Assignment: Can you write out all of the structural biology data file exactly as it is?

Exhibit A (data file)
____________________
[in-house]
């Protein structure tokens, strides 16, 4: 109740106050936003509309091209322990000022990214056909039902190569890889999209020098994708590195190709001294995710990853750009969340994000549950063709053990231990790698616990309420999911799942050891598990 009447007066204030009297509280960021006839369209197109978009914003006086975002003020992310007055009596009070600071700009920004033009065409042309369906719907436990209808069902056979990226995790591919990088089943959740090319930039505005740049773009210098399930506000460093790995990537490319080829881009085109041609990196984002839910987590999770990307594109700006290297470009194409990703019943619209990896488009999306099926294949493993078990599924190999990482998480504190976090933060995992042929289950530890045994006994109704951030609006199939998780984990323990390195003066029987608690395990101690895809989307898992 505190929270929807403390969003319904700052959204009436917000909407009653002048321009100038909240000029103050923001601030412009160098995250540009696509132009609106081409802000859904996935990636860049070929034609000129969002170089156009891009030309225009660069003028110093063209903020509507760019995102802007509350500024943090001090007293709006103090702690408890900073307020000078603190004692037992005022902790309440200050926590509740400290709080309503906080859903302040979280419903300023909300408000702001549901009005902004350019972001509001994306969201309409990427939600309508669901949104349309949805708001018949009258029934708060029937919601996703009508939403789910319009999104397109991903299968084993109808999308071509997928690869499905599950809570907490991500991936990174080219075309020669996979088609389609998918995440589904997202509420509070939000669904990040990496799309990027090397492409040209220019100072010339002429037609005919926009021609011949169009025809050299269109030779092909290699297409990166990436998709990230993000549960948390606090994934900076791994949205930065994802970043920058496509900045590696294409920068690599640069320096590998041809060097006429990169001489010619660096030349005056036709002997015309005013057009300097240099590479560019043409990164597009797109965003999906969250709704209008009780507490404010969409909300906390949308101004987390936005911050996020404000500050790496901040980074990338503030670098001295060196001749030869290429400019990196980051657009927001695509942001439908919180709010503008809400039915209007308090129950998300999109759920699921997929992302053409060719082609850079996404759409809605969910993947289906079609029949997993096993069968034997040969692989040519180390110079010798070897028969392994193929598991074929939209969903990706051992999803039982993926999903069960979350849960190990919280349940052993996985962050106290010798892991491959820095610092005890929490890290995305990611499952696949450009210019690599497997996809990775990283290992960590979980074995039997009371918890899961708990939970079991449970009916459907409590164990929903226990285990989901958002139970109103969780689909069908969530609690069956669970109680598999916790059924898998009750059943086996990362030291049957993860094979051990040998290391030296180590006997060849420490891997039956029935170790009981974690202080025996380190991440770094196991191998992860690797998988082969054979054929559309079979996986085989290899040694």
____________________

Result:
[in-house]
């Protein structure tokens, strides 16, 4: 109740106050936003509309091209322990000022990214056909039902190569890889999209020098994708590195190709001294995710990853750009969340994000549950063709053990231990790698616990309420999911799942050891598990 009447007066204030009297509280960021006839369209197109978009914003006086975002003020992310007055009596009070600071700009920004033009065409042309369906719907436990209808069902056979990226995790591919990088089943959740090319930039505005740049773009210098399930506000460093790995990537490319080829881009085109041609990196984002839910987590999770990307594109700006290297470009194409990703019943619209990896488009999306099926294949493993078990599924190999990482998480504190976090933060995992042929289950530890045994006994109704951030609006199939998780984990323990390195003066029987608690395990101690895809989307898992 505190929270929807403390969003319904700052959204009436917000909407009653002048321009100038909240000029103050923001601030412009160098995250540009696509132009609106081409802000859904996935990636860049070929034609000129969002170089156009891009030309225009660069003028110093063209903020509507760019995102802007509350500024943090001090007293709006103090702690408890900073307020000078603190004692037992005022902790309440200050926590509740400290709080309503906080859903302040979280419903300023909300408000702001549901009005902004350019972001509001994306969201309409990427939600309508669901949104349309949805708001018949009258029934708060029937919601996703009508939403789910319009999104397109991903299968084993109808999308071509997928690869499905599950809570907490991500991936990174080219075309020669996979088609389609998918995440589904997202509420509070939000669904990040990496799309990027090397492409040209220019100072010339002429037609005919926009021609011949169009025809050299269109030779092909290699297409990166990436998709990230993000549960948390606090994934900076791994949205930065994802970043920058496509900045590696294409920068690599640069320096590998041809060097006429990169001489010619660096030349005056036709002997015309005013057009300097240099590479560019043409990164597009797109965003999906969250709704209008009780507490404010969409909300906390949308101004987390936005911050996020404000500050790496901040980074990338503030670098001295060196001749030869290429400019990196980051657009927001695509942001439908919180709010503008809400039915209007308090129950998300999109759920699921997929992302053409060719082609850079996404759409809605969910993947289906079609029949997993096993069968034997040969692989040519180390110079010798070897028969392994193929598991074929939209969903990706051992999803039982993926999903069960979350849960190990919280349940052993996985962050106290010798892991491959820095610092005890929490890290995305990611499952696949450009210019690599497997996809990775990283290992960590979980074995039997009371918890899961708990939970079991449970009916459907409590164990929903226990285990989901958002139970109103969780689909069908969530609690069956669970109680598999916790059924898998009750059943086996990362030291049957993860094979051990040998290391030296180590006997060849420490891997039956029935170790009981974690202080025996380190991440770094196991191998992860690797998988082969054979054929559309079979996986085989290899040694």